But, as you might expect, there was more. Even, the manner of dress at that time had an influence on how the golf club was being swung. Restrictive clothing remained in fashion even on the golf course. And, the proper attire was anything but comfortable to swing in! As late as 1931, when my father began playing the PGA Tour, the look called for fellows to wear dress shirts and ties while competing. And, ladies wore long, long skirts and full blouses and sweaters.

In all probability, though, the biggest factor that affected the way people swung the club and played the game was that most everyone was self-taught. The early part of the 20th century in America witnessed many new golf courses and a lot more golfers. But, there weren’t enough teachers and professionals who actually knew much of anything about the mechanics of the game. As a result, thousands of people learned about golf their own way.

Keep in mind, there wasn’t a lot of communication nationwide. There weren’t any movies or television to show them how the great players did it from week to week. There were a few books that specialized in studying the golf swing. But mostly, it seemed that golf instruction was just a jumble of theory and conjecture. As a consequence, even the golf swings of the better playing professionals were rather unorthodox by today’s standards. But, – this is important – those quirky swings did have a heckuva knack for getting the ball in the hole!

Great champions such as Jones, Hagen and Sarazen were all more or less self-taught. The only exception from that era was Tommy Armour. Before immigrating to America from Scotland in 1920, Armour had taken over 900 lessons from different English professionals, most notably from the illustrious George Duncan.

Therefore, given the conditions that “there was nobody around who knew much.” And, those few teachers of the game who might have known a little bit were situated across the pond in the British Isles. So, it isn’t surprising at all that the professional player’s swing of yesterday doesn’t resemble the Tour player’s swing of today. Summing it up, then, a golf swing mastered by a short player in a starched shirt, tie and suit coat, sometimes playing on a wind-swept links course with hard fairways and small greens, had to look pretty extraordinary!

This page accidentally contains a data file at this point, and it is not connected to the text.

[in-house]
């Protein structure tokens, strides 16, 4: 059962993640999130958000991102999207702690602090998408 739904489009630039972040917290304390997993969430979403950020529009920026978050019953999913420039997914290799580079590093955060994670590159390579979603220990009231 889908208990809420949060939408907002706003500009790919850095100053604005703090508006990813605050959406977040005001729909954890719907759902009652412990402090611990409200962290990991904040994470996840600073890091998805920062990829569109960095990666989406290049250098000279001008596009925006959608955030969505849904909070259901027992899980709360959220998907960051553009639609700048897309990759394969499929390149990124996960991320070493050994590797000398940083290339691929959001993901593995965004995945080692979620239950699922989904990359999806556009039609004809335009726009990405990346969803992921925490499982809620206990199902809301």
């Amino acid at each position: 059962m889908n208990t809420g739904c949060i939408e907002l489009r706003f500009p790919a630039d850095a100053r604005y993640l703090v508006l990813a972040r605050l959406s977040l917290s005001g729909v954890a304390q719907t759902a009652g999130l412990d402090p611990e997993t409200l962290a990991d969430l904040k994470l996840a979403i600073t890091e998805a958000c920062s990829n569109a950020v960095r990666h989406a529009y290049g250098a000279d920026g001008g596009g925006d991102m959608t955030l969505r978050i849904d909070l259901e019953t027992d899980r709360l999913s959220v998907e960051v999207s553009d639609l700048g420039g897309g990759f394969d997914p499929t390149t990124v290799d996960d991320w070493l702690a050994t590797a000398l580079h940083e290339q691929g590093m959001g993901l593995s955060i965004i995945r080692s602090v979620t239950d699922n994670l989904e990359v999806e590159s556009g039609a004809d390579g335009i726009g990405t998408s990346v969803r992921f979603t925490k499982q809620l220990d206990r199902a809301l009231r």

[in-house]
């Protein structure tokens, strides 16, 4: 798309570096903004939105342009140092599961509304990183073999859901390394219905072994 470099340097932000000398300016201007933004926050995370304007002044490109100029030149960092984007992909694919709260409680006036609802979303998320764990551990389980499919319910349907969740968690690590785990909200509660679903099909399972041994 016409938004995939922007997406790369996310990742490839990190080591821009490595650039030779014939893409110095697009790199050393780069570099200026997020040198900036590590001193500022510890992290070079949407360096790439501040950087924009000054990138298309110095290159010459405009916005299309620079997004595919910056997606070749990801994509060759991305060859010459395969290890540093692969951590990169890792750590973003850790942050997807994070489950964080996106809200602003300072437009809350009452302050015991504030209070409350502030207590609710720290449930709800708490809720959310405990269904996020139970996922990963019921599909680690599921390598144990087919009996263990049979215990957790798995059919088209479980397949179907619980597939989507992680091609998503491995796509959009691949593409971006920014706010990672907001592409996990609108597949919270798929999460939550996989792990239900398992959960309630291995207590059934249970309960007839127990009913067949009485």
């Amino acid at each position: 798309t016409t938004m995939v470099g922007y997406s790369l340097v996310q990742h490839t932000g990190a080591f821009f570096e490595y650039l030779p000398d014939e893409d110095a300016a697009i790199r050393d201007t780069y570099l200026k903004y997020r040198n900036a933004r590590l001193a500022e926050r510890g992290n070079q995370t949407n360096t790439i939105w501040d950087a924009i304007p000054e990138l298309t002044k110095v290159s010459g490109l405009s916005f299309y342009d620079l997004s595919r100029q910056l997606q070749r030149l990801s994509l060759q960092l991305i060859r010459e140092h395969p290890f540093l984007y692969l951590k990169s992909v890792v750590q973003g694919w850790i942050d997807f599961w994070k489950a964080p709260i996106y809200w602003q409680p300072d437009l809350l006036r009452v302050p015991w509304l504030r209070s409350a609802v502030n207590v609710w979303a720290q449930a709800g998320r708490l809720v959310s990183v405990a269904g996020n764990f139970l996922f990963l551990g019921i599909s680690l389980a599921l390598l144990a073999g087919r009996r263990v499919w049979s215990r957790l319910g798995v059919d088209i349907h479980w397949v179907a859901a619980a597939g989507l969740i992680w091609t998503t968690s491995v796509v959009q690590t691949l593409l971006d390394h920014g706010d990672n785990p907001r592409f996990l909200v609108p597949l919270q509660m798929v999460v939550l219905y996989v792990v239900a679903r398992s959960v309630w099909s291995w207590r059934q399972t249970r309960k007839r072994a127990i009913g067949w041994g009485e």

The fact of the matter is, though, that back then as now, basic fundamental skills produce a repeatable efficient position at the moment of truth … when the club head meets the ball. Any golfer of any era, who was or is successful, has had that same good position at impact. Which is: hands leading club head; club face square to the target; swing accelerating through the ball; and, head behind the ball.

And, another fact of the matter is that, then as now, the secret to becoming a good golfer is knowing what to do and then, spending the time to practice so that you become skilled at it. Through research, mass communication and by taking periodic lessons from a knowledgeable instructor, everyone can learn the basic fundamentals that go into making a sound, efficient golf swing.

Without a doubt, though, talent makes a difference. That’s what the Good Lord bestows upon us. But technique, now that’s what we can learn. And, technique can make up for a lack of talent. You may have a lot of talent or a little, but by becoming proficient at the fundamentals of a sound swing, you can surely improve your play. And, no matter if you’re short or tall, young or old, you’ll be able to find certain players on television and on DVD’s who fit your body type and age category. And, if you look close enough, you’ll notice some individual differences, but not so many as existed 100 years ago.

Part IV. Conclusion

Today, there are a total of 9,700 golf courses affiliated with the U.S.G.A. It’s obvious that the pursuit of higher, longer and straighter will never end. As the twentieth century came to a close, the entire face of golf changed drastically with the advent of new technologies. We’re bombarded with advertisements for new types of golf shoes, clubs and hundreds of other golf accessories. The level of scientific research into something as simple as a golf ball can be mind-boggling. With new materials and computer engineering, improvements are being made on golf equipment and fashion trends faster than marketers can publicize them.

As a final point, if golf were merely a game about technology, we’d be set. It’s not quite that simple. Technology will never be a substitute for skill. The fact is, all the equipment in the world can’t change the fundamentals of the game.

 

 

 

 

 

 

 

 

 

The One That Almost Got Away